Thursday, September 15, 2011

What We Believe

Yesterday afternoon I had a spirited conversation with some co-workers about our beliefs. Beliefs are a very personal thing. Some of us have absolute certitude about what we belief. Others, like me, have beliefs peppered with some doubt and lots of questions. Some of us believe because we “know”. Others of us know because we “believe”. I have been a spiritual seeker my entire life. I grew up in a strict religious tradition, I have attended the seminary, and I lived a year of my life in a Trappist monastery. I have studied theology and philosophy. I have read many books and I have sat in silence waiting for enlightenment. Still, I struggle with doubt and I am often unsure what I believe. I often wonder if any of us really knows anything for sure. What’s a pilgrim to do? I figure I’m safe and will have all the bases covered if I simply practice kindness and compassion to all living things. Both kindness and compassion imply love. If I find it difficult to love then I follow another of the Dalai Lama’s teachings where he says, “If you can’t love someone, at least don’t hurt them.” If I can do these simple but difficult practices I think I will be OK.

Wednesday, September 14, 2011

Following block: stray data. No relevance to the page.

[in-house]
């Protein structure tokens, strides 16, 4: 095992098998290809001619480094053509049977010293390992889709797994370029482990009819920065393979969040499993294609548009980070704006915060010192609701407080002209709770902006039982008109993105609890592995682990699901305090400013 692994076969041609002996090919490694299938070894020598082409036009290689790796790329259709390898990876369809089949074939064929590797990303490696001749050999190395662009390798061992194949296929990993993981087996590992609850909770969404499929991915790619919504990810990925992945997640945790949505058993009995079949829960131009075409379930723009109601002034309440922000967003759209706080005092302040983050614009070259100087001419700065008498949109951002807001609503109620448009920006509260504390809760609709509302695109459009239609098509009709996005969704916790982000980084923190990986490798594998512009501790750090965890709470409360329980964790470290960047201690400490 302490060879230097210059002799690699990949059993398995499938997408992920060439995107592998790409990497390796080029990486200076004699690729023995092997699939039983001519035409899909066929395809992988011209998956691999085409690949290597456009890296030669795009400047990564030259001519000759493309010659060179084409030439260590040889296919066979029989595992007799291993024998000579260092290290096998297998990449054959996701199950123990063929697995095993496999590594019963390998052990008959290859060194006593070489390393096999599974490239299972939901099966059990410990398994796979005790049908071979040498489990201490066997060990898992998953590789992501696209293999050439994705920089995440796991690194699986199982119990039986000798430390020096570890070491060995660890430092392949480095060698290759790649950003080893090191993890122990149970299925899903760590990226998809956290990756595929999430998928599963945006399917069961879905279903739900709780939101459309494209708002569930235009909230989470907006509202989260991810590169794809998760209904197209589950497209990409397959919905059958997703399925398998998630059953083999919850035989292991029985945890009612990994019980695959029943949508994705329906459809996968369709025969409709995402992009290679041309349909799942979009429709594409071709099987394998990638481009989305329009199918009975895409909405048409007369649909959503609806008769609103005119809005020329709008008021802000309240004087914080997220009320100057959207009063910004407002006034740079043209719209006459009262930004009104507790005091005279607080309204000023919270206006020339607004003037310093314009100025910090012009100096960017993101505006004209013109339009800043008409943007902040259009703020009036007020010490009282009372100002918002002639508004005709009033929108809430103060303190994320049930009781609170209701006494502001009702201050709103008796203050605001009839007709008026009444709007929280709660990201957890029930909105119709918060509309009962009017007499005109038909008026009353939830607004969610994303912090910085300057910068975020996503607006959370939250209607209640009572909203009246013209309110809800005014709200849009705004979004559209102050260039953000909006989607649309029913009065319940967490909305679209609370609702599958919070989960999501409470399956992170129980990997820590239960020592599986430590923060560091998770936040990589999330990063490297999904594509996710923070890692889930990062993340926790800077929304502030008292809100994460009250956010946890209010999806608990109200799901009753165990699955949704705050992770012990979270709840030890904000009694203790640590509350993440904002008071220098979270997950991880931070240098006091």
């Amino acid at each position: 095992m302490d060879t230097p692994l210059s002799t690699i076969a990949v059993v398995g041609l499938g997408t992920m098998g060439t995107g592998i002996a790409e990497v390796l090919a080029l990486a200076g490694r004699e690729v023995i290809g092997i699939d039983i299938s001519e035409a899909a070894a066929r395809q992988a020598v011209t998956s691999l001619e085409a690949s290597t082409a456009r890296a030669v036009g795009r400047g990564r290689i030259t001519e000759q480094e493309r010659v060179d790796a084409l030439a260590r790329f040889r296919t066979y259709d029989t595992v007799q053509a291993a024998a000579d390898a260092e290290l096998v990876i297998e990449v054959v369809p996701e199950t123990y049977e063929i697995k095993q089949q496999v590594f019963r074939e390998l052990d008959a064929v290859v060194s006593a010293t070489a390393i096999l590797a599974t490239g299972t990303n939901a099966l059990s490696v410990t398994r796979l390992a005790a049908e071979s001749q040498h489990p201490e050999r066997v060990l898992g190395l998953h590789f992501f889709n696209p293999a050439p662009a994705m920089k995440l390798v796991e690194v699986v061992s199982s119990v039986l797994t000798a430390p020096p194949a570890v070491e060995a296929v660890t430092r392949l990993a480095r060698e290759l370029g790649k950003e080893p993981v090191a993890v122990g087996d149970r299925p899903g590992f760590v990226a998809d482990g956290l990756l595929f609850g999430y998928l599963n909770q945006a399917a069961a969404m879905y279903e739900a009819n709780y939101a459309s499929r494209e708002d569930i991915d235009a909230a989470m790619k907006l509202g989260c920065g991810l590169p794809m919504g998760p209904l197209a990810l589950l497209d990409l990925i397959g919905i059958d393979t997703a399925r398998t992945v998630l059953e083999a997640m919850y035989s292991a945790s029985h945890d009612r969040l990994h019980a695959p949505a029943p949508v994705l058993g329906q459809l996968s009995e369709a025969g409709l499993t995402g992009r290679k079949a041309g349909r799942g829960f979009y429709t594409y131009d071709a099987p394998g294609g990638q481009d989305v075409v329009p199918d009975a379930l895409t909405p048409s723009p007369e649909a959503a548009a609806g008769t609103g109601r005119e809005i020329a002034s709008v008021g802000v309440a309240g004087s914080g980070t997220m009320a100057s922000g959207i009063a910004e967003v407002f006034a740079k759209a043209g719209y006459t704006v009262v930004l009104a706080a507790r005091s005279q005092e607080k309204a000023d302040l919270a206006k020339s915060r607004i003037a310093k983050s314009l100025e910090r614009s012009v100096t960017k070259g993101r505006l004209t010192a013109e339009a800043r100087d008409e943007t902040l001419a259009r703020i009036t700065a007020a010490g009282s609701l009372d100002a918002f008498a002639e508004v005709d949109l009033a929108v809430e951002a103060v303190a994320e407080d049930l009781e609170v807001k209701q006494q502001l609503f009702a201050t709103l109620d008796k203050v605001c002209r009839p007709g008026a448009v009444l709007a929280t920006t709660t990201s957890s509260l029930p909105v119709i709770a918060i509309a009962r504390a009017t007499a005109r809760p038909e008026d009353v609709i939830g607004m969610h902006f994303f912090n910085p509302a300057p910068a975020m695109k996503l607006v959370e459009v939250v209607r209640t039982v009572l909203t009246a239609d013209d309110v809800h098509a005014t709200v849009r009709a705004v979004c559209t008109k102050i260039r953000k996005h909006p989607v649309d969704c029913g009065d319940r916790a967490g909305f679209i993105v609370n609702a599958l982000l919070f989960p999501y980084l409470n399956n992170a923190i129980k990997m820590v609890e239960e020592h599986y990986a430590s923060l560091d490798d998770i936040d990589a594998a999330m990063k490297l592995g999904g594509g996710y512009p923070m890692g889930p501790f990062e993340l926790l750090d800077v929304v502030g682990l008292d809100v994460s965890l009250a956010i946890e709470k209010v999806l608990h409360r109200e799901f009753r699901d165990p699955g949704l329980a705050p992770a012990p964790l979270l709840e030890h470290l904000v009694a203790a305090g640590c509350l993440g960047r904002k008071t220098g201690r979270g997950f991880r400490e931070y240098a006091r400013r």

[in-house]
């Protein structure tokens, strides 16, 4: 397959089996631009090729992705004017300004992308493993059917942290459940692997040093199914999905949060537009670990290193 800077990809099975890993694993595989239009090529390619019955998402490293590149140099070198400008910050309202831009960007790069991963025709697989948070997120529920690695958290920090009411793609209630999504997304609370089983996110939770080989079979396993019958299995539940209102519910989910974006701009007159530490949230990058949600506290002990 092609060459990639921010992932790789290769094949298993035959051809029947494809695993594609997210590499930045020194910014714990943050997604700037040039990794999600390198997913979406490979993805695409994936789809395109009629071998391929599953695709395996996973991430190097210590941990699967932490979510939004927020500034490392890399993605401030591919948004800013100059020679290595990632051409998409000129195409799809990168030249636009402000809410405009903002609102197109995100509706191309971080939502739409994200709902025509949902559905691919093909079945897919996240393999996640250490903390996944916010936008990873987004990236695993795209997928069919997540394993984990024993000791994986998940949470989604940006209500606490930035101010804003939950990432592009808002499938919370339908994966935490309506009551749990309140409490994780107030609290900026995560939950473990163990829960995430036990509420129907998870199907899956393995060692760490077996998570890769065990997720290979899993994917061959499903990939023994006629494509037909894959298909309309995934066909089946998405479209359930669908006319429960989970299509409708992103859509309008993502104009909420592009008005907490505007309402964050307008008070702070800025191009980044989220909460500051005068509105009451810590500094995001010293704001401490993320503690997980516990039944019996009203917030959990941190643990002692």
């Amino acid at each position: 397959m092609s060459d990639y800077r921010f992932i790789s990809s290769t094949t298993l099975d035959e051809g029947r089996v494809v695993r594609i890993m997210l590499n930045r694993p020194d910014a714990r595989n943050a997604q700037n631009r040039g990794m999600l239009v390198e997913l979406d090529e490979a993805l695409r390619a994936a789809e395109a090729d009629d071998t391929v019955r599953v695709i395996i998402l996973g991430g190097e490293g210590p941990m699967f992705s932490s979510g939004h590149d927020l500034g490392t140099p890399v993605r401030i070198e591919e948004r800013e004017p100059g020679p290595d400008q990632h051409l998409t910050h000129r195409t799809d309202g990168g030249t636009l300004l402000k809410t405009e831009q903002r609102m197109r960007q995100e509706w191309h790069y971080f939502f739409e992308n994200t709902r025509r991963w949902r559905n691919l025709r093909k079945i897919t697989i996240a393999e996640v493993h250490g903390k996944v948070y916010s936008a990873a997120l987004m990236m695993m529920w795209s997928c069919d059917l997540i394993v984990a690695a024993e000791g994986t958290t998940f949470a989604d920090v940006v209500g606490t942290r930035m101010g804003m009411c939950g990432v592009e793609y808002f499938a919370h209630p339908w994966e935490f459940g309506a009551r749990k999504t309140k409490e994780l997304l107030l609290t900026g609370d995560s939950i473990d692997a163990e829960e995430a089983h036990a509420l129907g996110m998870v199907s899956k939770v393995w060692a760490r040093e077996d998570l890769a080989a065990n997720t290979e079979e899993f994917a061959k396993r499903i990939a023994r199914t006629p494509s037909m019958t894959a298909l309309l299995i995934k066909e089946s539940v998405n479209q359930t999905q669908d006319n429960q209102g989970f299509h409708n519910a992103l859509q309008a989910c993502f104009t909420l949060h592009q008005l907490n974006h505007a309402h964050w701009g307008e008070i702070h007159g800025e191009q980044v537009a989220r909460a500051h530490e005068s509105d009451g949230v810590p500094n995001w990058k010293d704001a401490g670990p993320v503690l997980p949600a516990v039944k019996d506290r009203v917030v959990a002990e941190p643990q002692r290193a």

Flow

Psychologists use the term “flow” to describe the experience of being so totally into whatever you are doing that you lose all sense of time and space. This is mindfulness at its best. I have had this experience many times. It has happened to me while listening to music, when I am reading a very good book, when I have been standing on my back porch during a heavy rainfall, looking out my window watching snow fall while sipping a mug of hot chocolate, sitting on a bench in the early morning outside an ancient church in France, and in many quiet moments at the Abbey of Gethsemani. It has even happened to me at work when I am working on a project that is interesting to me. When you are “flowing” you are truly one with life and the universe. These moments in time provide us with a clarity that is often hidden from us in the more demanding or mundane tasks of life. You can’t plan such moments and may not even be full aware of them until you stop and take a breath. What are some moments in your life when you have had this experience?

Tuesday, September 13, 2011

Playing The Game